This fall, three hour-long dramas created by Rhimes will run back-to-back-to-back on Thursday night:
Paul Lee, president of ABC Entertainment, touted Rhimes Tuesday as the "new president of entertainment on Thursday nights" as he pitched the network's upcoming season at
Advertisers usually pay a premium for commercial time on Thursdays as they try to influence weekend spending.
"I call her the Charles Dickens of the 21st century," added Lee, who is British. "If Charles Dickens was black and a woman."
The network — which is poised to end the season in fourth place among the advertiser-preferred demographic of viewers ages 18 to 49 — needs to field a strong new hit. This is the third year the network has finished fourth in that category among the Big Four networks.
But ABC should finish the season in third place among total viewers, averaging 7.5 million viewers in prime time. During the presentation, the network's late-night host
"The ABC I work at is not in first place," Kimmel told the crowd. "In fact, we might need to crash on your couch."
Lee worked to highlight the network's achievements in social media, and downplayed its ratings woes.
"We still have work to do but we are finishing the season strong," Lee said.
The Disney-owned network still has its bright spots. It can boast that it reaches one of the most affluent audiences in television. It also delivers more women than any other broadcast network with its textured dramas that feature strong female characters. The network has positioned itself as the estrogen bookend to another Disney property — testosterone-heavy ESPN.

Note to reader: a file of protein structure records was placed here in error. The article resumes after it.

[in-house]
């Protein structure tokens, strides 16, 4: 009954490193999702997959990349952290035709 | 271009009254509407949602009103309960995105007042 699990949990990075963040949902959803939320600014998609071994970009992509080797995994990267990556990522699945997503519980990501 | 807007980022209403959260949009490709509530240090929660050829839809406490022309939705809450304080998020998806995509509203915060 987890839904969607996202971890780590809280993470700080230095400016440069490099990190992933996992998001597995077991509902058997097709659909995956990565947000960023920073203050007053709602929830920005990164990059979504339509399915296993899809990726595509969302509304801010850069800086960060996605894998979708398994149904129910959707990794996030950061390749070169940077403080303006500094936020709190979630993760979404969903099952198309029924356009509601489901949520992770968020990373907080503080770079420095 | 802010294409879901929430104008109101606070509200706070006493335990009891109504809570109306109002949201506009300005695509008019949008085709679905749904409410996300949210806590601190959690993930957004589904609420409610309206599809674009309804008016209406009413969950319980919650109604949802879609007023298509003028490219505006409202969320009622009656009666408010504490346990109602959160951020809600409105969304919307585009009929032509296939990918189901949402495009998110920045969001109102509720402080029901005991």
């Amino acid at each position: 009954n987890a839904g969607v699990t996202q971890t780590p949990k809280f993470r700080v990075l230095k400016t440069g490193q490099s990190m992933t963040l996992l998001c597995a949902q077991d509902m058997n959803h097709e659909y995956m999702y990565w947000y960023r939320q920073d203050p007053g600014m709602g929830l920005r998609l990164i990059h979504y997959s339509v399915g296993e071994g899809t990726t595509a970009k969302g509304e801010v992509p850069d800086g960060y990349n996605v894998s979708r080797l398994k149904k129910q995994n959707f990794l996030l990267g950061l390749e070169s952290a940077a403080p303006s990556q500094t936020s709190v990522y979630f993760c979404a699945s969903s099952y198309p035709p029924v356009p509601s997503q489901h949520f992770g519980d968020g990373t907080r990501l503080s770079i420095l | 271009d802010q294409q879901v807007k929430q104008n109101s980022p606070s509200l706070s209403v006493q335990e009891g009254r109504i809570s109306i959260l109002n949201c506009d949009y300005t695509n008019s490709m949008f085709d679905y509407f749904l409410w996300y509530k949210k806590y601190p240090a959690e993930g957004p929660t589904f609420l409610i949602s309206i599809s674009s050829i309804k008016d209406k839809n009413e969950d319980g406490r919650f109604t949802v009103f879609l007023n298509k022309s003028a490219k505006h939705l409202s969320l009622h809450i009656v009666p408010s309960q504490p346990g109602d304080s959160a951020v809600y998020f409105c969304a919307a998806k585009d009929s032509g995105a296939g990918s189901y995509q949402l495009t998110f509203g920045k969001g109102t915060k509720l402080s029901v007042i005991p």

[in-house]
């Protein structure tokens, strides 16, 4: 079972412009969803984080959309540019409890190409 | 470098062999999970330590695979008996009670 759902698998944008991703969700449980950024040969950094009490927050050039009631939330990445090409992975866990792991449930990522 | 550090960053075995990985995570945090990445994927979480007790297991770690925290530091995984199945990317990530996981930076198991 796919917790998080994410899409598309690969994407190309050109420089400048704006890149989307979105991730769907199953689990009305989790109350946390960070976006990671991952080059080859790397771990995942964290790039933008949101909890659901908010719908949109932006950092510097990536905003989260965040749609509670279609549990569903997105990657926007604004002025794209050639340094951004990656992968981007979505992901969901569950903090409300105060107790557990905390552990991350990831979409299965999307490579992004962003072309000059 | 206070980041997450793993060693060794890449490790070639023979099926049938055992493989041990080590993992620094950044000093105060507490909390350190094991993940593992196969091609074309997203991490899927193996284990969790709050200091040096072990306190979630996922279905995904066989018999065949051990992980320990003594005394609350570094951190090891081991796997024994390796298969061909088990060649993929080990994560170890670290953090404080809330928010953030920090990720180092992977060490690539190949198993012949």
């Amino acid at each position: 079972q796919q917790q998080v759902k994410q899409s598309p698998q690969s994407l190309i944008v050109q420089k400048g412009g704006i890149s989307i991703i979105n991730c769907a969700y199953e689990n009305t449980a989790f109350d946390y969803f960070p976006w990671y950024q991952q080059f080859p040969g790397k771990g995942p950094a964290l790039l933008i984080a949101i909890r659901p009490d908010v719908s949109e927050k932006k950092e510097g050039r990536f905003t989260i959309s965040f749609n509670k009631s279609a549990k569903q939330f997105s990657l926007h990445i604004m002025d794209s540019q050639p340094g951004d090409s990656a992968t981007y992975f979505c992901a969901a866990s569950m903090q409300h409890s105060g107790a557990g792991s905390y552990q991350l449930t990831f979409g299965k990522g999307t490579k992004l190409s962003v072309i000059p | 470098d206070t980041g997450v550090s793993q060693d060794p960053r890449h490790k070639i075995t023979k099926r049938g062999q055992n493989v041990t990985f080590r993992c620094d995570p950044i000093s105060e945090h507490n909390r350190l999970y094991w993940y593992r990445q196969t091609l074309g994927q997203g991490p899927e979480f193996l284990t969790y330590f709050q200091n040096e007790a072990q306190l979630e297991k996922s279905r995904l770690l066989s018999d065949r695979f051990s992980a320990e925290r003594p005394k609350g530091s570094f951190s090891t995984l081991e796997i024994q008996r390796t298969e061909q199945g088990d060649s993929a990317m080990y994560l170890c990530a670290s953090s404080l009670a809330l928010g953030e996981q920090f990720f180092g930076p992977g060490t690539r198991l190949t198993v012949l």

Seven of its entertainment shows regularly rank in Nielsen's Top 20 broadcast programs, most notably Rhimes' long-running medical soap "Grey's Anatomy." The show remains broadcast's No. 1 drama among viewers under 50, while Rhimes' "Scandal" is still keeping water coolers steamy. Also,
While its ratings decline in the 18-49 demographic versus last year is relatively modest 5% — compared with double-digit dips at
"ABC really knows its core audience but the network has struggled a bit to expand beyond that," said Amanda Richman, president of the advertising buying firm
Only two dramas are returning from this year's freshman class — "Resurrection" and
For fall launch, ABC will leave its Sunday and Monday lineups intact — with new hit "Resurrection" and veteran
"Marvel's Agents of S.H.I.E.L.D." will serve as Tuesday's anchor. The comic-book-inspired show will be joined by newcomers "Forever," a supernatural drama, and "Selfie" and "
On Wednesday, the network's hit comedy "Modern Family" is expected to continue to shine at 9 p.m. "The Goldbergs" will change nights and move into the 8:30 p.m. slot before the Emmy winner next season. Meanwhile, the coveted post-"Modern Family" slot goes to the
With Thursday set as a Shonda Rhimes Night, new comedy "Cristela," from stand-up comedian Cristela Alonzo, moves into the Friday at 8:30 p.m. slot.
Tuesday also marked the last upfront presentation for Anne Sweeney, the president of the Disney/ABC Television Group, who announced earlier this year that she was stepping down after 10 years in the top entertainment post to become a TV director.
"I know you'll do a great job," Sweeney said. "And don't forget, I'm still a shareholder."